Interesting Facts About Giant Isopods: Deep Sea Dwellers

Did it just crawl out of a horrifying sci-fiction movie? The giant isopod is undoubtedly one of the strangest deep-sea creatures. They’re abundant in the deep waters of the Pacific, Indian and Atlantic Oceans. Scientifically known as Bathynomus giganteus, the giant isopod is one of the members of the genus Bathynomus.
Two thousand feet underneath the Southern Ocean dwells an ancient-looking creature with two pairs of jaws, four antennae, plates on its back, and many pairs of spiny legs. It is an intimidating sight, but the giant isopod is a harmless animal that’s more interested in finding a meal than anything.
Several species of isopods live throughout the world. However, the isopods you will sail over during your Antarctica cruise have evolved significantly to live in a specific environment. Most deep-water species don’t like freezing-cold conditions with very little light, but such conditions are just perfect for giant isopods.
Giant Isopod is the largest known member of the isopod family, a group of crustaceans related to crabs and shrimps. Also, the giant isopod is related to the small pill bugs found in the garden. That is why sometimes the creature is referred to as the giant pill bug.
Giant isopods aren’t often fished commercially, but you can find some in the occasional Oceanside restaurant in northern Taiwan, where they boil and serve them with rice.
A phenomenon known as deep-sea gigantism accounts for the enormous size of the giant isopod. It’s the tendency of deep-sea crustaceans and other creatures to grow much bigger than similar species in shallow waters.
The giant isopod can reach a length of more than 16 inches. Thus, it’s one of the largest members of the crustacean family. Like the pillbug (its terrestrial cousin), a hard shell that’s divided into segments protects the body of the giant isopod. It makes the creature strong and flexible.
Let’s now look at 6 interesting facts about Giant isopods:
1. Giant isopods live in many oceans of the world. Their habitat ranges from the bathypelagic zone’s pitch darkness at 2,140 m (7,020 ft) to the dimly lit sublittoral zone at 170 m (550 ft). They prefer clay or mud bottom areas of the ocean. They live solitary lives as well.
2. Giant isopods roll into a ball to deter predators. Just like the pill bugs, they roll up into a tight ball when a predator attacks them. They unroll only when they are sure that the predator has gone away.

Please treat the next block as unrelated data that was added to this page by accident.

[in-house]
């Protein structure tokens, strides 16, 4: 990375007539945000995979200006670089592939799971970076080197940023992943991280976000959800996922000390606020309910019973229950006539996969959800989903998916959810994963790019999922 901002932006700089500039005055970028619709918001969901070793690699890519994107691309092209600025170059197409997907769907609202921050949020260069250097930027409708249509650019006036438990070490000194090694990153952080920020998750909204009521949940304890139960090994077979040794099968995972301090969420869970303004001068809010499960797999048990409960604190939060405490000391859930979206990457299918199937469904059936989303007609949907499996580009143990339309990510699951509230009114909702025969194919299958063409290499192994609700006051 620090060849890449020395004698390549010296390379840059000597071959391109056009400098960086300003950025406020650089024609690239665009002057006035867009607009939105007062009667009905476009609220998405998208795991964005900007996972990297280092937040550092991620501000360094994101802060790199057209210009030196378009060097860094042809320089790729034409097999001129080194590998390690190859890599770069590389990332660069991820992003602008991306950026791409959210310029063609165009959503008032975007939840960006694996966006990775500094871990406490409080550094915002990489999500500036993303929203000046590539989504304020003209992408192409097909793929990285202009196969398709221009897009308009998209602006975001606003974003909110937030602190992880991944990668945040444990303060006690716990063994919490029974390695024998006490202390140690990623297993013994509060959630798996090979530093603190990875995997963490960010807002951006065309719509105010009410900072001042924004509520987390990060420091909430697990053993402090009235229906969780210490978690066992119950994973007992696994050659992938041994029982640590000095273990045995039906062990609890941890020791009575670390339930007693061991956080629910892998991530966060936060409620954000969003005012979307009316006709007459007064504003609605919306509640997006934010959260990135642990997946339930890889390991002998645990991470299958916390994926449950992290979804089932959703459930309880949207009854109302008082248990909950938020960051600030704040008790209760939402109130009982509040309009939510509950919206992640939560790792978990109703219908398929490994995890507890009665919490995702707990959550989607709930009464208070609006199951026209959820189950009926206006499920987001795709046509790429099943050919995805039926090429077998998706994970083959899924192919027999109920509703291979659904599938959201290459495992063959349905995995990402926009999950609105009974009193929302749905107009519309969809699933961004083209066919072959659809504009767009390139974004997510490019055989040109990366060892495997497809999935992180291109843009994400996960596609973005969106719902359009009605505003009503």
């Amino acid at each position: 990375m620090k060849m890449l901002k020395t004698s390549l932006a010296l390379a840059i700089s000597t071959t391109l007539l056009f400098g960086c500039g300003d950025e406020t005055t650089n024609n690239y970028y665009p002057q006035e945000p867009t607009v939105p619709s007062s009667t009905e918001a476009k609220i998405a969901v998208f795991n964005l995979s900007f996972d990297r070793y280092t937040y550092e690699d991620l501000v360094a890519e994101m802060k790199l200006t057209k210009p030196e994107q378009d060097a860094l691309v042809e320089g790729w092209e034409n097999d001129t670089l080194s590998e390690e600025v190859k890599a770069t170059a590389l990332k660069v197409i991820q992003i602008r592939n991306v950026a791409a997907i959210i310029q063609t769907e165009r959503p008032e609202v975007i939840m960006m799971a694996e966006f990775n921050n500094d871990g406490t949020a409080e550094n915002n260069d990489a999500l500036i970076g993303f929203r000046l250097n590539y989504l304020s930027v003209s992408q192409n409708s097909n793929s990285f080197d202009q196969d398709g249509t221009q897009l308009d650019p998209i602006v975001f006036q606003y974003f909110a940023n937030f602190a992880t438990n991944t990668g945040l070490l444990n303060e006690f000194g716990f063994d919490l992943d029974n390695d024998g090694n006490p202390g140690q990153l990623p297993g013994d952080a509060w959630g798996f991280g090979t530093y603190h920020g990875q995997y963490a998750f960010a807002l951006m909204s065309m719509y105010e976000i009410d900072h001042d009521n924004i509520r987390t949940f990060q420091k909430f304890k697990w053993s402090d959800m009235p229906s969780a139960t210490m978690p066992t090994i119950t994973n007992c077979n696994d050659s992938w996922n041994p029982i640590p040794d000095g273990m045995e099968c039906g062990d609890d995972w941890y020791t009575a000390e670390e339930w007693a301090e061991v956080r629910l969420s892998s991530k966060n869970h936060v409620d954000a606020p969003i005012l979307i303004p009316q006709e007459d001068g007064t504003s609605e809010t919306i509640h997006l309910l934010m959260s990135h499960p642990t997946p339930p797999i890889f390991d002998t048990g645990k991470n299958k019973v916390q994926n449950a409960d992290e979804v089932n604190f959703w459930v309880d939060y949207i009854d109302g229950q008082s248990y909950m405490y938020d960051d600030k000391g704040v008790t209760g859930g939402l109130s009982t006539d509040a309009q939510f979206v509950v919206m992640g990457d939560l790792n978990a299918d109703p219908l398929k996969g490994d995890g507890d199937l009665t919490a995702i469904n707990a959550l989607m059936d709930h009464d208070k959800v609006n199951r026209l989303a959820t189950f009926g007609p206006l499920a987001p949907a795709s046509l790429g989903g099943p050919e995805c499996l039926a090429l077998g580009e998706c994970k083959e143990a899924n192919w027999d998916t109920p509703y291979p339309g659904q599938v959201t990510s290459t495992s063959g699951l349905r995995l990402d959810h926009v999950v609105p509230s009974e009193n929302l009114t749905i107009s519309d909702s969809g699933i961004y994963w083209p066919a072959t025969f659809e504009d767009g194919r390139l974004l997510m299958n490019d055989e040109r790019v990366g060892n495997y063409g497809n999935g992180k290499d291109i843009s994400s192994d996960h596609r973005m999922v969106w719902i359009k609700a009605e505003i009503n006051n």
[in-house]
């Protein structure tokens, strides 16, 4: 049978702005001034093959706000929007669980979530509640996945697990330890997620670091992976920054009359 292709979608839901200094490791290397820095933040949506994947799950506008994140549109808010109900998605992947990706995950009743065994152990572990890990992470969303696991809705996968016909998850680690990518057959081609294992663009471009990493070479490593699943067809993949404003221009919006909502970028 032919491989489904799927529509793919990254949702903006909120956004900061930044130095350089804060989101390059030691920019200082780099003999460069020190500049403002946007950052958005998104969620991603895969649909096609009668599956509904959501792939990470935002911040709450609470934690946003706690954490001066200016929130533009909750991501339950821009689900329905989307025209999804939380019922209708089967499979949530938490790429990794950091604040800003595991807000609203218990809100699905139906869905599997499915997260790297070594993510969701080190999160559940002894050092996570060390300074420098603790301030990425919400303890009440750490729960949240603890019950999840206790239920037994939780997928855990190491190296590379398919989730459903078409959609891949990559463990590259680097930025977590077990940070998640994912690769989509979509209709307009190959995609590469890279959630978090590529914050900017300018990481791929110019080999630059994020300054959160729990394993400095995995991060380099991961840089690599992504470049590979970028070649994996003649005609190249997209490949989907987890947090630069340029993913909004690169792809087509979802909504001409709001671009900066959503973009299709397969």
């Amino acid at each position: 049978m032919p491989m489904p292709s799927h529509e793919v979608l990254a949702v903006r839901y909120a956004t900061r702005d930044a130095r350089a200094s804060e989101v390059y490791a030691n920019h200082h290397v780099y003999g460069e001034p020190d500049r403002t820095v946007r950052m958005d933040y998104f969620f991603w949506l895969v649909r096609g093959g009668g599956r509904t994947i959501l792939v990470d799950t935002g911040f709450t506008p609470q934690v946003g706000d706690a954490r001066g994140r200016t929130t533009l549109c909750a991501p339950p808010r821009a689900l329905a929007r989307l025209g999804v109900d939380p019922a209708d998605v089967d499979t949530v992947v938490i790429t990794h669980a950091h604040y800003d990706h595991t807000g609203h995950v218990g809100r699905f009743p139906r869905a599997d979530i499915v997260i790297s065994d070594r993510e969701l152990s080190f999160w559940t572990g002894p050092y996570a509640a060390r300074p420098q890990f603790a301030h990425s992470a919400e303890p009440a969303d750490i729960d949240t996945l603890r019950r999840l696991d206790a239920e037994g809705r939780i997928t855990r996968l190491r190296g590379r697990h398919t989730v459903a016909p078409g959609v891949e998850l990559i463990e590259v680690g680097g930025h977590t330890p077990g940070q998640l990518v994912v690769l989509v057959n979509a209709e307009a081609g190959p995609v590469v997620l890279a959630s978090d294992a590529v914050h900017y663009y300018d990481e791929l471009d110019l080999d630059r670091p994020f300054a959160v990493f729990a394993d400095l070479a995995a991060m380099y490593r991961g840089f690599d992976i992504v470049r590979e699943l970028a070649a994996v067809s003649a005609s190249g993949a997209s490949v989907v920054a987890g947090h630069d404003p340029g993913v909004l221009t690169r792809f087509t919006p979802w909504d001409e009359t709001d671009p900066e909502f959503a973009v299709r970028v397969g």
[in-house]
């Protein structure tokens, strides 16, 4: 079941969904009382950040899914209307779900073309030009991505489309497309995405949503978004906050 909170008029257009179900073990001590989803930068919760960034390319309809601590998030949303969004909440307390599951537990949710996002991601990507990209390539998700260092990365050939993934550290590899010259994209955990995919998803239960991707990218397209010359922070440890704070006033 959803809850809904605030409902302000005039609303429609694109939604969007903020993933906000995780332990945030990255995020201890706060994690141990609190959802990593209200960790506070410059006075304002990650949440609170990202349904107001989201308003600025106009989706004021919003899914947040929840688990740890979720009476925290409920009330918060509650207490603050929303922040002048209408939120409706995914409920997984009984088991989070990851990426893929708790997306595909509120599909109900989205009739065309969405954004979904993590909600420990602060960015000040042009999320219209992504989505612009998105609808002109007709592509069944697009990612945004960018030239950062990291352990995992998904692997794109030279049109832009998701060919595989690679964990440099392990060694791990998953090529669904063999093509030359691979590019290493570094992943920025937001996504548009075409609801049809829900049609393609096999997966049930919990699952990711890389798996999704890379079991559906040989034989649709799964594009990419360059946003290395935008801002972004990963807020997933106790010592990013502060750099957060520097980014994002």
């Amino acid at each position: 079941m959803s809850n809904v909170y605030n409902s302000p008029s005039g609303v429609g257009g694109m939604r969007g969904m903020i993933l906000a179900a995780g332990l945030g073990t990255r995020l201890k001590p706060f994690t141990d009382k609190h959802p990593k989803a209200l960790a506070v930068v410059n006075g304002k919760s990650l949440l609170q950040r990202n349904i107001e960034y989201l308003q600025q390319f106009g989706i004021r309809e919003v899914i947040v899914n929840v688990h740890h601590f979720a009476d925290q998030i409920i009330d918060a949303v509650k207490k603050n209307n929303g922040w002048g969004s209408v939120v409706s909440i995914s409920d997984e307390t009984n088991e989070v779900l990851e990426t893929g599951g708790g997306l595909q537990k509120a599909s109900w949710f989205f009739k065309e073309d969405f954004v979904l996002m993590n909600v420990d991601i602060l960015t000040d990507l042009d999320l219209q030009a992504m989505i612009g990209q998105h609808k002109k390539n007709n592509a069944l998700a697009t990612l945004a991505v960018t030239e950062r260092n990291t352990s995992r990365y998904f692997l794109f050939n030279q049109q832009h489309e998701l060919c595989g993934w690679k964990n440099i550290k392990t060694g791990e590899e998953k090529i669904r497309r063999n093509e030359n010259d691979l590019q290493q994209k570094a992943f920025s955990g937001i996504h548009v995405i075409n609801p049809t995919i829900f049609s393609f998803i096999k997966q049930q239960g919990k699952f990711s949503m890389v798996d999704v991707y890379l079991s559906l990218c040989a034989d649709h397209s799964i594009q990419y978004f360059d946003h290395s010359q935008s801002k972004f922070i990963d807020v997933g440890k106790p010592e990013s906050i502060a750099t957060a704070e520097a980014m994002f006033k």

If their external segments cannot protect them from predation, they rely on the four pairs of sharp jaws to help them out. The Giant isopod does not seem like an attractive prey considering their size, overall diet and the number of jaws.
3. Just like its terrestrial counterpart, the giant isopod has compound eyes, with more than 4,000 facets. As a result, the animal has a large field of view. It is very sensitive to fast movements.
The giant isopod develops large antennae because the light is very faint in the deep sea. The antennae help it feel its way as it crawls.
4. Giant isopods lay eggs to reproduce. Scientists believe their eggs are the largest of all marine invertebrates. The females have a pouch called a marsupium, where they store the eggs until the young ones emerge.
Once they’re fully formed miniatures of adults, the young isopods escape from their mother’s marsupium. They’re referred to as manca at this stage. They are almost fully developed. Bypassing the larval stage significantly increases their chances of survival.
5. The giant isopod is a carnivorous crustacean. It scavenges the deep sea floor. At these great depths, food is very scarce. Therefore, the isopod eats whatever falls from above. It can be the bodies of dead whales, squid, and fish.
The giant isopod also feeds on slow-moving creatures such as sponges and sea cucumbers. The isopod has a complex mouth with several components that pierce, shred, and disembowel the prey. This animal can go for a long period without eating. It can survive more than eight weeks without food in captivity.

Leave a Reply, No Login Necessary.